I have an older 2560x1600 monitor that reports its native resolution as 1280x800. The display has no built-in scaler. Under X Windows, I can only get those two resolutions. I thought I’d try using xrandr to enable GPU display scaling, like so:
$ xrandr --output "DisplayPort-2" --set "scaling mode" "Full aspect"
However, this accomplishes nothing; I still only see 1280x800 and 2560x1600 as the available display resolutions.
Is there any way to get more resolutions under Linux? Windows has a full range of available screen sizes.
What GPU are you using and what DE are you using?
If you have nvidia, do you only see those two in this list in nvidia-settings?
Vega 56 with XFCE on Fedora 28.
I am running a vserver and have a rather weird problem. The server has little over 700 GB hdd space and I just found out that a folder “/dev/ploop54996p1” is using 93% of the space. In numbers this folder is 713 576.15 MB out of 766 553.01 MB big. I have no clue what this folder is for.
The server is running Plesk on Ubuntu 14.04
Does someone know why it takes up all the space? What is this etc.? Can I delete it?
Thanks and kisses in advance
Why don’t you look inside to see if it’s got important data.
Not familiar with that naming convention, if you want to dump the tree, that would be nice.
Recommended best Kernel for gaming on AMD R9 290?
Well, it turns out that it were Plesk backups of a website that I run on the server. Backups for every day for half a year
I’m trying to force Debian 9 to use eth0 for my ethernet NIC instead of the random device name it assigns. I added the following to /etc/default/grub:
GRUB_CMDLINE_LINUX_DEFAULT=”net.ifnames=0 biosdevname=0 quiet“
and then ran “sudo grub-update”. That worked, but in a weirdly incomplete way. Now the ethernet interface won’t autostart at boot. However, if I run “/sbin/ifconfig eth0 up” after booting, the NIC comes up fine. I’ve also added the following to /etc/network/interfaces:
auto eth0 iface eth0 inet static address 192.168.1.80 netmask 255.255.255.0 gateway 192.168.1.1
But that still doesn’t help. For now, I’ve added the necessary commands to /etc/rc.local, which is pretty kludge-y.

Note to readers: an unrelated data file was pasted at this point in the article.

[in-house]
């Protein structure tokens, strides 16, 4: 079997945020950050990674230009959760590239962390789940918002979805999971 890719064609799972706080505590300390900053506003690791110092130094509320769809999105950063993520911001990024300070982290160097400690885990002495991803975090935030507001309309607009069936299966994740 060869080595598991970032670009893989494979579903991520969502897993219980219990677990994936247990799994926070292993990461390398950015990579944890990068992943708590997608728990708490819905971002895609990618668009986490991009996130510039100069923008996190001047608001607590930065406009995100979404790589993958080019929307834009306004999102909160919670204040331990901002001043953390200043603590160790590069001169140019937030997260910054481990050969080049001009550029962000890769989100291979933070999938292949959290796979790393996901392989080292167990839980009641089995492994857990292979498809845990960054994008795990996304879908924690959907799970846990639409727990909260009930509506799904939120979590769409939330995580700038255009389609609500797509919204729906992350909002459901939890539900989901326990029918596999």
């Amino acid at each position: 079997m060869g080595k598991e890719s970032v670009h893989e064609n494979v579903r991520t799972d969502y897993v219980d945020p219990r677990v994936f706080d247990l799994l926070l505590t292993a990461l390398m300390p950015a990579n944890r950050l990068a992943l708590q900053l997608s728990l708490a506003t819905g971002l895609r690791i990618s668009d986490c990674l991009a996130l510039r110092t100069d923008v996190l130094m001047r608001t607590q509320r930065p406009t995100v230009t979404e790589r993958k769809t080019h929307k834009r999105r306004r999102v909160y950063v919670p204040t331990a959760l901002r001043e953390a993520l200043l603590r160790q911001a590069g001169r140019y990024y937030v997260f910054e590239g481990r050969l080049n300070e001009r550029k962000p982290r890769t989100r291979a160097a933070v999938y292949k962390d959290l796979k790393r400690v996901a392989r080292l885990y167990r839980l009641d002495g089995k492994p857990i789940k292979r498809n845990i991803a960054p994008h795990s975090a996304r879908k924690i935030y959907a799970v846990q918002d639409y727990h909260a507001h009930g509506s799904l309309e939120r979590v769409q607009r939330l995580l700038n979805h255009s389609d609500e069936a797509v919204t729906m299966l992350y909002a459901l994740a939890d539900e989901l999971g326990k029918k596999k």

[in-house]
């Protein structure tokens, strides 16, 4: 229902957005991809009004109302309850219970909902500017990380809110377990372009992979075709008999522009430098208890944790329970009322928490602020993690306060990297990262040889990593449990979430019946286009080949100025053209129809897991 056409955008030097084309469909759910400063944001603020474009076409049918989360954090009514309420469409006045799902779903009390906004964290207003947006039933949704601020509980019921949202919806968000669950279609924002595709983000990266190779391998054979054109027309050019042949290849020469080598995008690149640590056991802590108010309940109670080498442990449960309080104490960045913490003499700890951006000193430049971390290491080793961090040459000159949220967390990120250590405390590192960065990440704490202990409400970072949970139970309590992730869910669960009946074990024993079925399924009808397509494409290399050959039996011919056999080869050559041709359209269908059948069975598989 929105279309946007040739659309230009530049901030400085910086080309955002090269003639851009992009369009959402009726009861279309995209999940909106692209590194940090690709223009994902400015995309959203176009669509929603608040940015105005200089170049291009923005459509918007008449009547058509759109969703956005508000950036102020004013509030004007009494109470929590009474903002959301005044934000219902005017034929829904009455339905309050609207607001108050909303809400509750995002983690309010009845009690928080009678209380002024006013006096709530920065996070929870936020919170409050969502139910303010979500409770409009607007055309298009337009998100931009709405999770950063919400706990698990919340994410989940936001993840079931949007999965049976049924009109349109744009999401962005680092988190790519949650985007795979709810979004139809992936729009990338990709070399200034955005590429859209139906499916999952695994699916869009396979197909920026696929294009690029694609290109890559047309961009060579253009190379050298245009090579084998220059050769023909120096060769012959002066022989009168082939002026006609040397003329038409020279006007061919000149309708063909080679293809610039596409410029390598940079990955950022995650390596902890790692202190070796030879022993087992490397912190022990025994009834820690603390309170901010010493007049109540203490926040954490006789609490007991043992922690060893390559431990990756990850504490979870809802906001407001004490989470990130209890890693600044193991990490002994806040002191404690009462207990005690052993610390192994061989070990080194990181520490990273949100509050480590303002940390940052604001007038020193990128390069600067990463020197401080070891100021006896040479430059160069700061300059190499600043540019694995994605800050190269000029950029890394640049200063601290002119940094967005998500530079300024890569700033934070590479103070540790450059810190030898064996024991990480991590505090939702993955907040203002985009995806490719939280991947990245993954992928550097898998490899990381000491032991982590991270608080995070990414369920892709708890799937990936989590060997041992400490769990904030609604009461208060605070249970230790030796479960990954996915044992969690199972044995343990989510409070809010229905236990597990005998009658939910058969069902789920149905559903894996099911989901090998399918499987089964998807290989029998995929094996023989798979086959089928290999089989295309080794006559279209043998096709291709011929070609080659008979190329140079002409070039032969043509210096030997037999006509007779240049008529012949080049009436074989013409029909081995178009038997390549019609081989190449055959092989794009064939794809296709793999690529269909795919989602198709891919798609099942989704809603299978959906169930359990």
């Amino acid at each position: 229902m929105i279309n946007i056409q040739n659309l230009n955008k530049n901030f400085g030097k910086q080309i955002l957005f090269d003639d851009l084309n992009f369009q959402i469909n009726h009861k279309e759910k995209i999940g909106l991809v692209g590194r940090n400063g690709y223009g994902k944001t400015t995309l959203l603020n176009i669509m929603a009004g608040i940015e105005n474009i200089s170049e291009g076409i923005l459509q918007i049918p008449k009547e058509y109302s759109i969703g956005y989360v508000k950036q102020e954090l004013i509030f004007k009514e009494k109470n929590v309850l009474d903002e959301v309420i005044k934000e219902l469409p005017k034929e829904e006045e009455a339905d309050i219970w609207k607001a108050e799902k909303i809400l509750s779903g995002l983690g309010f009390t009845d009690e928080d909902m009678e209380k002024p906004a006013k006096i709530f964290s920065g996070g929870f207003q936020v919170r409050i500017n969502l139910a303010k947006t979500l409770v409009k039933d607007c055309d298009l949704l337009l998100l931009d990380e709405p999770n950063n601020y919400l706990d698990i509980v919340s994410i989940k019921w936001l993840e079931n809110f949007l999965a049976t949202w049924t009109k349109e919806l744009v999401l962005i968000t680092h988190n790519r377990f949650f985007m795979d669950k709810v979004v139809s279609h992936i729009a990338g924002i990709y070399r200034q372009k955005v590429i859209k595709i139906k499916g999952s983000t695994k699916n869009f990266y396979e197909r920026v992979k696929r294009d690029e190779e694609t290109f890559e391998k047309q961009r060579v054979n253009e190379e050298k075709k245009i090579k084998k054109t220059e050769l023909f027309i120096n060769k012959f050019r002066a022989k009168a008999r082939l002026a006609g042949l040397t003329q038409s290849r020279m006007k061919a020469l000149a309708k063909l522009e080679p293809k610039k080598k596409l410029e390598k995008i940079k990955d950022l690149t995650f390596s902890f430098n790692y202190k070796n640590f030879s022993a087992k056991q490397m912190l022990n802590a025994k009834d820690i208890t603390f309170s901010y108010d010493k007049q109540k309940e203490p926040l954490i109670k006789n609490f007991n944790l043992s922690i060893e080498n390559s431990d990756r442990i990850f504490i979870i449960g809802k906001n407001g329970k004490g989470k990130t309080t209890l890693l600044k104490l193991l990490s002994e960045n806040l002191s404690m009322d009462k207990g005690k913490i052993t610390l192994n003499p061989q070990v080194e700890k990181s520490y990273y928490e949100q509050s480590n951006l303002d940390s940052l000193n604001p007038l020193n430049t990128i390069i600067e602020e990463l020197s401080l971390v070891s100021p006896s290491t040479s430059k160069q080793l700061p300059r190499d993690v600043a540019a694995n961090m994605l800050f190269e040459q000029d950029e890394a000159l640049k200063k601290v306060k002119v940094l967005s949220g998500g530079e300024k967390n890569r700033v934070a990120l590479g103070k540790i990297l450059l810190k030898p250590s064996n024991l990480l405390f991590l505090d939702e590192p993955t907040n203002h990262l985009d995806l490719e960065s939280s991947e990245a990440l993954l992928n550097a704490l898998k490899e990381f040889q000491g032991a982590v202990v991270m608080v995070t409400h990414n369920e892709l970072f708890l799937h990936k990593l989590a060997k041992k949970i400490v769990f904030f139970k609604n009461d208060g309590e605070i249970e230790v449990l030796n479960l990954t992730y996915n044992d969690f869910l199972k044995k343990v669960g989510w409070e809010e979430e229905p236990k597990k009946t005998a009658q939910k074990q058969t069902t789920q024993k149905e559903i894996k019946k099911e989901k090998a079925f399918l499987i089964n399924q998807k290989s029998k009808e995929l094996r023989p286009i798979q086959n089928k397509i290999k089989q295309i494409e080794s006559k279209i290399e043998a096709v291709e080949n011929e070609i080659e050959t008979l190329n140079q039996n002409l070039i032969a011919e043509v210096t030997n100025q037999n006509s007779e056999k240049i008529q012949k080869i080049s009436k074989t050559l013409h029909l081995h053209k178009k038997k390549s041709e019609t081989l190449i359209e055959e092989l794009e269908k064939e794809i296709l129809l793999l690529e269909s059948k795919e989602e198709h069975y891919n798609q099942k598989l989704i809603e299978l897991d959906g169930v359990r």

What happens if you add
allow-hotplug eth0 to /etc/network/interfaces
Alternatively, try messing with systemd and try something like
systemctl enable [email protected]
@SesameStreetThug Thanks, allow-hotplug eth0 worked perfectly. Though curiously NetworkManager is very upset about the whole eth0 thing and refuses to manage the connection. Not a biggie…
Are you using for a desktop or server? I typically avoid NetworkManager for servers.
I installed Debian in a desktop configuration, then “upgraded” it to a Proxmox (non-subscription) install. I didn’t consider that installing it in a desktop configuration would mess with the networking.
I’m pretty sure Debian doesn’t distinguish between Desktop and Server as it applies to networking. At work I typically use systemd-networkd (sue me systemd haters) and I don’t run into issues with it, there are other options too such as Wicked. At this point it shouldn’t matter as it seems you’ve gotten it working.
Just for the record, NetworkManager did cause me a bit more grief. /etc/resolv.conf was symlinked to some file in the /etc/NetworkManager directories, which prevented the server from finding anything not on the local subnet. I unlinked it and created a new resolv.conf from scratch.
That’s not the first issue I’ve had with NetworkManager. Seems to have its fingers in too many pies…
EDIT: Would it be a wise idea to remove NetworkManager (ie, apt-get remove network-manager)? I’m afraid an update might undo some of my changes. Is there any need to replace it with something else?
If you don’t want to use NetworkManager just disable it with systemD
systemctl disable NetworkManager
I would avoid removing the package, some other things may list it as a dependency.
I am using Ubuntu and an AMD R9 290
I am using the bundled open source AMD driver.
How can I see what version I am on and what/if there are any updates/newer versions
The driver is packed with the kernel. Theres no updates that YOU need to worry about. If theres a driver update, it cowes in as a kernel update.
I understand that it is bundled with the Kernel but I was wondering if there was an easy way to check what current driver I am on.
Another question I have is that my machine seems to slow down if left on for a number of days. A reboot fully sorts it out but it feels like that when I close programs that they don’t actually close.
Is this something Linux does? Is there a way to combat this?
Linux newbie BTW
So ever since i switched to debian, my monitor will not turn on when i attempt to wake it up.
The PC is not sleeping it just turns off the monitor after a set amount of time, but pressing anything or moving the mouse will not wake the monitor up.
When i turn the monitor off and back on it works fine again, googled a fair bit but was unable to find a solution.